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John DeShazier's New Orleans Saints midseason review

Drew Brees, Cam Jordan leading the way for surging Saints

Check out photos from the Saints locker room celebration after the win over the Buccaneers.

A six-game New Orleans Saints winning streak barely has allowed us time to catch our collective breath, but the midpoint of the season means we can slow down long enough for a few midseason awards.

Possibly, there wouldn't be a voice of dissent if Alvin Kamara's name was stamped on this one. The rookie running back is a candidate for Offensive Rookie of the Year and his versatility has been everything the Saints could have imagined, if not more. He has run for 311 yards and three touchdowns on 52 carries, has caught 37 passes for 341 yards and two touchdowns, and leads the team in touchdowns. He has been a first-round value in a third-round pick. Also, collectively, the offensive line is a worthy nominee because it has been amazing: three players have played at left tackle, three have played at left guard, three have played at right tackle and two have played at right guard in the first eight games. The guess here is that no line has handled injury and in-game adversity more smoothly. But The Man here is quarterback Drew Brees. Quietly, Brees is having one of the most efficient seasons of his Hall of Fame career. He's completing 71.6 percent of his passes (197 of 275) and that pace would top his career high of 71.2 in 2011. He only has thrown four interceptions, which puts him on pace for eight; his career low for a season is seven, in 2004. Aided by a defense that is forcing turnovers and keeping opponents out of the end zone, Brees hasn't needed to take as many risks as in previous seasons and the result is that while his offense hasn't been as explosive, it has been plenty effective.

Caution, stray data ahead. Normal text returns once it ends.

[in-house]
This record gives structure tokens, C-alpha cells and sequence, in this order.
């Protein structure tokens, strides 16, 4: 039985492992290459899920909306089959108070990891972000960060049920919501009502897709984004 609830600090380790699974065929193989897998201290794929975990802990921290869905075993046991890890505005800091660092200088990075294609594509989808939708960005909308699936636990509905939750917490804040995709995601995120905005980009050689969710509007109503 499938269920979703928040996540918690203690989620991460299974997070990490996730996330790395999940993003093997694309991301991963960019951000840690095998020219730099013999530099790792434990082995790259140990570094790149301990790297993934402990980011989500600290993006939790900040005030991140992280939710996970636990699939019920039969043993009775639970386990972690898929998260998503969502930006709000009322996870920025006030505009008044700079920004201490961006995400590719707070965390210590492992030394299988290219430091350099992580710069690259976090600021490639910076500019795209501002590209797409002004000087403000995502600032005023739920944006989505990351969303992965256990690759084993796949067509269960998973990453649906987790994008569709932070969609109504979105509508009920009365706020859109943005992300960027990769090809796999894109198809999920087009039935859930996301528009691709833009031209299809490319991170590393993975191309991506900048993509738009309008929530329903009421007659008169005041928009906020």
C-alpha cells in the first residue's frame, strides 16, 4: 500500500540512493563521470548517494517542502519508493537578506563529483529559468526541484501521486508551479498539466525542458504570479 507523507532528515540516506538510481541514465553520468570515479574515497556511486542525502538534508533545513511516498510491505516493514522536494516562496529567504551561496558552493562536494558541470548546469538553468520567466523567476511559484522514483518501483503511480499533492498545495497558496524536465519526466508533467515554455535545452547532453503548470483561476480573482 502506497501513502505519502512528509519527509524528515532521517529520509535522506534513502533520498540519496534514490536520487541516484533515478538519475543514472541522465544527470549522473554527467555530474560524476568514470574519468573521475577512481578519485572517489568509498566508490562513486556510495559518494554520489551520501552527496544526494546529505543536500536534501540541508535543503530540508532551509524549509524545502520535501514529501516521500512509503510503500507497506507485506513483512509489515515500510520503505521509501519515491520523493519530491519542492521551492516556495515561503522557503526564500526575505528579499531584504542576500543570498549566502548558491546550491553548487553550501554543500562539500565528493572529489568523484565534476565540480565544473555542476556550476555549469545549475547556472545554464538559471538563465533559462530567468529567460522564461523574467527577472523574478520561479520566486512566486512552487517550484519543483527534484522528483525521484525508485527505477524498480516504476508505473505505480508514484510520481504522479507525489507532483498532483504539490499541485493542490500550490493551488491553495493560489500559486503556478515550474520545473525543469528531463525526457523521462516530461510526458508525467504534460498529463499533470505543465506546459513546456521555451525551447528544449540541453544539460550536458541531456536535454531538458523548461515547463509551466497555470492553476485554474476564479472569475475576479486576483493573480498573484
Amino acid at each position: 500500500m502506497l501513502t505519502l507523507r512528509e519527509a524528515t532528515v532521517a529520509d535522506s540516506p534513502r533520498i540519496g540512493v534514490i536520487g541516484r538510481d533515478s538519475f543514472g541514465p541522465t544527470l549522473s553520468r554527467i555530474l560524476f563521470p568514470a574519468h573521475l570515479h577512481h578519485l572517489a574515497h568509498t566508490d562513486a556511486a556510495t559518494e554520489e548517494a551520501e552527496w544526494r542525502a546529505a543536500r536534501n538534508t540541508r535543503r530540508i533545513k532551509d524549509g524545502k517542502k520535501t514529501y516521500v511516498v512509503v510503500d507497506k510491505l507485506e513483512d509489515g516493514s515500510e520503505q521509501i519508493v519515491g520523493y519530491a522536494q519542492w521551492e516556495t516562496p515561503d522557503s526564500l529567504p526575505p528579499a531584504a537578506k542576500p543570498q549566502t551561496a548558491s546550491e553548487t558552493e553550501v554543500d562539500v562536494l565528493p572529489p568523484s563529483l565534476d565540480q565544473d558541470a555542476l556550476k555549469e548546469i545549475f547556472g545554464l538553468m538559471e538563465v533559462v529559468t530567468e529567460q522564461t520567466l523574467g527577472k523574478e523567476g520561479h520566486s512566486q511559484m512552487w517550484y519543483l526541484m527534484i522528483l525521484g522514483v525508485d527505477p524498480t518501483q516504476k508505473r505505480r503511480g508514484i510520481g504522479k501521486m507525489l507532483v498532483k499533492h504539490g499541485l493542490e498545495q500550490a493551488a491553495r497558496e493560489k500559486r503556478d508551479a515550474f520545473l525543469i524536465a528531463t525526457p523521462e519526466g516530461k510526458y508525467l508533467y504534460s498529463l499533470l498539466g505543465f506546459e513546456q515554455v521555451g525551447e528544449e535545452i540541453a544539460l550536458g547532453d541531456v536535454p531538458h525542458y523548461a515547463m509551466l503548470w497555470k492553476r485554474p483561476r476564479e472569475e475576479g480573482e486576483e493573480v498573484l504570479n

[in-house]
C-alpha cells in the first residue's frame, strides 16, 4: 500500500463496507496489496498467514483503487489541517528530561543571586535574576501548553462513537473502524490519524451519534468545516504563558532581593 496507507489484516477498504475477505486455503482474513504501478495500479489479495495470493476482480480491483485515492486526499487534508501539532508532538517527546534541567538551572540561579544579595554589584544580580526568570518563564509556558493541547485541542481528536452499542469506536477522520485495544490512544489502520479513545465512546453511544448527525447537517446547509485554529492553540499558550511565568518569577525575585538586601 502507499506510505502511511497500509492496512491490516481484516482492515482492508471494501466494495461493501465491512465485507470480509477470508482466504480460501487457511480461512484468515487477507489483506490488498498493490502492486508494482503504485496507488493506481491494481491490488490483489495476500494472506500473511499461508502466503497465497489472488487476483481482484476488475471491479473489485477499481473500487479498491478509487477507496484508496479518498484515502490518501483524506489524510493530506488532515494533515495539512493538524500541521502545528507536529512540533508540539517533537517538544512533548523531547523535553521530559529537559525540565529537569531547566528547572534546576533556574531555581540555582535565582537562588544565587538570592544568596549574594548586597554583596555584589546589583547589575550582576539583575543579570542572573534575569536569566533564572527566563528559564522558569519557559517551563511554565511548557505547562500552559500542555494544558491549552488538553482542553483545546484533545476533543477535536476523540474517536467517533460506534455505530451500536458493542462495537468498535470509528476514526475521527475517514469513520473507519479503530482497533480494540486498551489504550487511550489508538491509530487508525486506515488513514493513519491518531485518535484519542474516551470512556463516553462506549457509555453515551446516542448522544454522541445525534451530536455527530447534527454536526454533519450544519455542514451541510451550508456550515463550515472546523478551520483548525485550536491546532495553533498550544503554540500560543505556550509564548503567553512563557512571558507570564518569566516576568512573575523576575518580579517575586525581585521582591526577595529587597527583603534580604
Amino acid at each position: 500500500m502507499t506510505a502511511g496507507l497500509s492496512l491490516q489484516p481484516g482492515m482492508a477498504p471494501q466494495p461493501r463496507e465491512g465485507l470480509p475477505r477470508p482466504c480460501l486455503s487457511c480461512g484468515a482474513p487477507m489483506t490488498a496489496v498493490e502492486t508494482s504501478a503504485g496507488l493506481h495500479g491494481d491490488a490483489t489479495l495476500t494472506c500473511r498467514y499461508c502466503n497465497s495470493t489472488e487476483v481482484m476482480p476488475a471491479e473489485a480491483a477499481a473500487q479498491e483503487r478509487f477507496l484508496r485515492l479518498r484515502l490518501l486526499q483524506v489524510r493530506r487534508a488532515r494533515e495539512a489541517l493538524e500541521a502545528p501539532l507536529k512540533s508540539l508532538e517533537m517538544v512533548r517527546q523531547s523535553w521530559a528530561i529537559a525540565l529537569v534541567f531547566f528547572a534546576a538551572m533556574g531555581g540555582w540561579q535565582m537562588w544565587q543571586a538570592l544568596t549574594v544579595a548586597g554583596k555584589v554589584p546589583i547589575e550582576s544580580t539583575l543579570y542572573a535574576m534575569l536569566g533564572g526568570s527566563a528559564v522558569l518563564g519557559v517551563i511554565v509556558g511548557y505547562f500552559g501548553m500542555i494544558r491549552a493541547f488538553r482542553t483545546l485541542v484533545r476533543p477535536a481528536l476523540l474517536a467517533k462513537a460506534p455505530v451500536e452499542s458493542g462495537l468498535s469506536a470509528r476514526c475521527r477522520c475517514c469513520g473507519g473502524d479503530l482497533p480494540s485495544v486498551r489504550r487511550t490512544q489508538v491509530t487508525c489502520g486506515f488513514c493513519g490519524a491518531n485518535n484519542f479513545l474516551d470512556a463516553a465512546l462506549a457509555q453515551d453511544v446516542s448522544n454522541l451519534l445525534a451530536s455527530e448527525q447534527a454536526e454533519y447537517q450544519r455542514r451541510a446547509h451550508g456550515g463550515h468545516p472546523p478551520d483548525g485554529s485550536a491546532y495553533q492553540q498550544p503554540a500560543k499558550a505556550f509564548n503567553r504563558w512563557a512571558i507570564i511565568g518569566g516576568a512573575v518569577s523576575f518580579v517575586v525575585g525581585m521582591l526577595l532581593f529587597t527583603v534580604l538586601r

This one is a challenge. Safety Kenny Vaccaro (team-leading three interceptions, a half-sack, seven passed defensed, a fumble recovery for a touchdown and 39 tackles) is having a Pro Bowl season. Rookie cornerback Marshon Lattimore (two interceptions, including one returned for a touchdown, along with a forced fumble, 31 tackles and eight passes defensed) has given the Saints a No. 1 corner with shutdown ability. Teams aren't targeting him and when they do, they're coming up empty; his coverage, no doubt, fueled Tampa Bay's rage and led to the Buccaneers targeting him after a play, with Bucs quarterback Jameis Winston pushing Lattimore and Bucs receiver Mike Evans tackling him after Lattimore responded to Winston’s push with a shove of his own. He's looking like the Defensive Rookie of the Year. But if defensive end Cameron Jordan isn't in the conversation for Defensive Player of the Year, then the conversation should cease and restart. Jordan (a team-leading seven sacks, four passes defensed, two forced fumbles, an interception for a touchdown and 38 tackles) has been loosed to wreak havoc, partly because of the Saints' improved secondary and partly because of the pressure being applied on the other side by defensive end Alex Okafor. He's the heart and soul of the Saints defense, has been its best player for the past several seasons and he's basking in the spotlight now.

Honestly, Thomas Morstead is as good as any punter in the business. Of his 27 punts this season, nearly half (13) have been downed inside the 20 and his net average (41.6) suffers only because the Saints allowed a 74-yard punt return touchdown against Detroit. Otherwise, his work has been as phenomenal as it always seems to be.